2.3. An Improved Algorithm for General Quaternion Self-Alignment

In Equation (11), it can be found that there is more effective observation information in the K-matrix during the alignment process. Due to the sensitivity of the filter QUEST to random noise, the stability of the results must be poor if the accelerometer measurements are used to construct the observation vector straightforwardly. In order to improve the stability of the alignment results, an improved algorithm based on apparent velocity is designed.

According to Equation (8):

0to(τ)dτ=C(qn0b0)0tr(τ)dτ
(13)

The discrete form of the continuous integration is given by:

{0to(τ)dτ=Ο(0)+k=1NokΔt0tr(τ)dτ=R(0)+k=1NrkΔt
(14)

where Ο(0)3×1 and R(0)3×1 are both set to zero at start-up, because the extracted attitude quaternion between two frames is only related to the directions of the two vectors, and it has no relation to their location when the attitude determination algorithm is used. Then, the new observation vectors Ο(k) and reference vectors R(k) can be acquired by Equation (14), and the attitude quaternion qb0n0(k) at start-up can be recalculated by the filter QUEST method.

2.4. Simulation Test

In this subsection, a simulation test is designed to validate the performance of the general quaternion self-alignment. The whole self-alignment process lasted for 600 s, and the geographic latitude and longitude of the vehicle were L=32°N and θ=118°E. During the simulation test, the vehicle (taking the ship as an example) was assumed to be static but with swinging motions. The swaying rule is Asin(2πft+φ)+θ, where A and f are the amplitude and frequency of the swaying, while φ and θ denote the initial phase and swaying center, respectively. The swaying parameters of this simulation are defined in Table 1:

Table 1
Swinging parameters.

With these ideal motions in Table 1, the truth measurement of the gyroscope and accelerometer can be simulated by the back-stepping of the SINS solution. When the errors in Table 2 are added into those ideal measurement data, the real inertial sensor outputs can be generated, and the sampling rate of the inertial sensors was 100 Hz in this test. At the same time, those ideal motions can be used as a reference to evaluate the accuracy of the alignment, and the difference between those ideal motions and the alignment results are defined as alignment errors in this paper.

Table 2
Sensor errors.

For clarity, we define the general quaternion self-alignment method based on Equation (7) as Scheme 1, and we define Equation (14) as Scheme 2. The alignment results are recorded continuously, and the errors of the alignment results are calculated and saved as text as well. The alignment errors are shown in Figure 2, and the statistics of the alignment errors are listed in Table 3. The errors of pitch, roll, and yaw are denoted as Figure 2a–c, respectively, and in each subplot the red dashed line indicates the results of Scheme 1 and the solid blue line indicates the results of Scheme 2. In Table 3, the mean and standard deviation of the alignment errors have been listed every 100 s during the whole alignment time.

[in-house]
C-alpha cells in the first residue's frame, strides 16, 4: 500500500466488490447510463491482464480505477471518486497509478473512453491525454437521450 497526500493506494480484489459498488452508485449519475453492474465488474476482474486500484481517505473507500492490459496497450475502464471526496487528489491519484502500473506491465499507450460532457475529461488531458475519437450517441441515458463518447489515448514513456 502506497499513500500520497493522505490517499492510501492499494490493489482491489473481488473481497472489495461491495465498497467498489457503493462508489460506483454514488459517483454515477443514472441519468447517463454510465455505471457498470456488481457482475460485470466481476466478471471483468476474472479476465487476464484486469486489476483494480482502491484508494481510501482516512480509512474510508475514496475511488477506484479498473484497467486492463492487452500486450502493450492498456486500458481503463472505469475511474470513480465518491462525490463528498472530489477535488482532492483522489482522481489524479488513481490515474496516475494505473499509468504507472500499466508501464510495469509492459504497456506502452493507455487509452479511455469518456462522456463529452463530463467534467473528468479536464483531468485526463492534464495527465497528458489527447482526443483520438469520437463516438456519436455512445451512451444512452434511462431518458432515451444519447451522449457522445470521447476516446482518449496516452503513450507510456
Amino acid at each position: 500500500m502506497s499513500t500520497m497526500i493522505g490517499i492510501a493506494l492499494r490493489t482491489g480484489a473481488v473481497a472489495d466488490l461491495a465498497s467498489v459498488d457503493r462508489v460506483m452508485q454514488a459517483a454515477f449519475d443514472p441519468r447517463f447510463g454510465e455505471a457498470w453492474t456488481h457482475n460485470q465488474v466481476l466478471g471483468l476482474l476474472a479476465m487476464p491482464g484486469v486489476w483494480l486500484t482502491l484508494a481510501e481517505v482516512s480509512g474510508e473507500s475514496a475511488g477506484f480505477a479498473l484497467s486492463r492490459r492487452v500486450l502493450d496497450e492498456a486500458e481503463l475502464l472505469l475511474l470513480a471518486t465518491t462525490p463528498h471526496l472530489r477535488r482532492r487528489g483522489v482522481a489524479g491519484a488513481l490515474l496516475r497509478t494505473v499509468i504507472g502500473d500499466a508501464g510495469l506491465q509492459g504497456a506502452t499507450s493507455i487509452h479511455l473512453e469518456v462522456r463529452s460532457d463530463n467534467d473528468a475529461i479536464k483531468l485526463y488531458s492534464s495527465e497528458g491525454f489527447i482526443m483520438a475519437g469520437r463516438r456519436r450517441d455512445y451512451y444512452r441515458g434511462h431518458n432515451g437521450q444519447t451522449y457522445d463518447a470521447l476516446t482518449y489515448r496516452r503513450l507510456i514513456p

Figure 2
Curves of self-alignment errors.
Table 3
Statistics for alignment errors (°).

The curves in Figure 2a,b indicate that the two schemes have similar horizontal alignment errors and the same convergence rate, and reached a steady value in the former 100 s. From the statistical results in Table 3, the pitch error was under 0.03° and the roll error was within −0.03° in the two schemes. Additionally, the standard deviation was around 0.002°, which indicates that the stability of the horizontal alignment results of the two methods was equivalent. However, the yaw error in Figure 2c shows that the noise property of Scheme 1 was obvious, while the sound characteristic of Scheme 2 was stable. The standard deviation of yaw errors of Scheme 2 shows that the value was around 0.005° after 300 s. In the contrast, the standard deviation of the yaw of Scheme 1 in Table 3 did not reach the stable value during the whole alignment. That is, the convergence property of Scheme 2 was better than that of Scheme 1.

Notice that in Table 3, although the stability of Scheme 2 was improved, the constant bias of the accelerometer was accumulating during the integral operation. It can be seen that this error contaminates the final results of the self-alignment, and it affects the directional deviation of Scheme 2. The defects of the above two schemes reduce the performance of general quaternion self-alignment. According to the aforementioned analysis, the two schemes were all suboptimal. To improve the performance of general quaternion self-alignment, a novel method based on Kalman filtering technology is proposed in the next section.

3. Self-Alignment Based on a Kalman Filter

In this section, a Kalman filter based on minimum variance theory is designed for quaternion self-alignment, and the quaternion pseudo-measurement model is also investigated. By the adaptive filtering technology, the state-dependent noises in observation vector are attenuated. Since qb0n0 is a constant quantity, the process equation of the filter is noise-free, and the algorithm is developed as follows.

3.1. The Quaternion Pseudo-Measurement Model